SULAIMANI (ESTA) — The Iraqi Prime Minister on Friday called for the third round of national dialogue to resolve “Iraq’s problems”, the state news agency reported, and stressed dialogue as the sole way to overcome the obstacles.
Iraqi News Agency (INA) reported that Prime Minister Mustafa al-Kadhimi’s intention for calling for dialogue is to solve Iraq’s problems while stressing that there is no way to resolve all the obstacles except for “national dialogue”.
Prime Minister said these during a televised speech in New York on the side lines of his participation in the 77th session of the United Nations General Assembly.
“I ask the political forces to assume their historical responsibilities towards Iraq and take advantage of the opportunities for national dialogue,” Kadhimi said.
“There are those who wish the government to fail in everything because of personal disputes, so I urge them to settle these disputes away from the interests of the people,” He continued
Kadhimi had in mid-August called for a national dialogue involving main political leaders, although Shiite cleric Muqtada al-Sadr did not agree to participate.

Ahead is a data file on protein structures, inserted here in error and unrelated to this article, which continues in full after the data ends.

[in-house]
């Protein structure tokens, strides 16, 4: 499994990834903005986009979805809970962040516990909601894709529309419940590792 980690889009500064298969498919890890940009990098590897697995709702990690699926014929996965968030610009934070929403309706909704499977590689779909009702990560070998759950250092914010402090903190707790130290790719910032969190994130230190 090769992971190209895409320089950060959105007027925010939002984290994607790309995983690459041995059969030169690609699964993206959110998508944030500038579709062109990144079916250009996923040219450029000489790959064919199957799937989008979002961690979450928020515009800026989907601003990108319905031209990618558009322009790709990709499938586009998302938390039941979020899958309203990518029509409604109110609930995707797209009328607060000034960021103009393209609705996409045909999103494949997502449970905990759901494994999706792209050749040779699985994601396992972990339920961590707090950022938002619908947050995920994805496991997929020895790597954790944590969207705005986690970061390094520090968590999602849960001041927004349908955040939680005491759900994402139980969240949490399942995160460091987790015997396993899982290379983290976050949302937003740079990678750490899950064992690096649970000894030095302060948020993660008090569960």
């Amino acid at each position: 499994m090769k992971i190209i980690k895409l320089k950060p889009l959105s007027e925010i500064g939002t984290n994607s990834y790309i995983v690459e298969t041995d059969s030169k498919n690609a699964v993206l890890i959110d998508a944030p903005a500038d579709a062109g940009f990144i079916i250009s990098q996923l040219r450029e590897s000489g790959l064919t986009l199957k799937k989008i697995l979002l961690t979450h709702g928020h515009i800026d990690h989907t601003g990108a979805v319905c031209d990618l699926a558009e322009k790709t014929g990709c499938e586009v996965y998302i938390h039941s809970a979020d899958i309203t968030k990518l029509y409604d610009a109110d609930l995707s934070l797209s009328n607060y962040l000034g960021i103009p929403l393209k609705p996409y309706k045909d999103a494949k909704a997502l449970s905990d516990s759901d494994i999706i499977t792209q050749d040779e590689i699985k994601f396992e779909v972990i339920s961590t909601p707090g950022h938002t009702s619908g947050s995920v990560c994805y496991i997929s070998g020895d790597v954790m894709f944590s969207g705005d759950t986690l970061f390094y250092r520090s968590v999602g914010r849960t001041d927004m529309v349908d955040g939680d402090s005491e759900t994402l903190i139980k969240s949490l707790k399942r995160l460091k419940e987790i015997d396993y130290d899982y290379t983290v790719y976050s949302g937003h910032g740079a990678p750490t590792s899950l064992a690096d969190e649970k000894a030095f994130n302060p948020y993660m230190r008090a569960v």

At least two rounds of talks have been already done but without the participation of Sadr, and he is still refusing to do so.
Sadr’s party, the Sadrist was the biggest winner in Iraq’s parliamentary election, which took place almost a year ago, in October, it claimed 73 seats in the parliament.
Sadr and his rival Shiite bloc, the Shiite Coordination Framework have been at odds since last year’s parliamentary elections.
The Sadrists won the largest share of seats in the October vote but failed to form a majority government.
MPs belonging to Sadr’s bloc later resigned from parliament and his supporters last month stormed the parliament building in Baghdad. He has demanded that parliament be dissolved and early elections held.
Tensions escalated sharply in late August when Sadr said he would quit politics, with his supporters storming an area in Baghdad’s high-security Green Zone in violence that killed 30 people.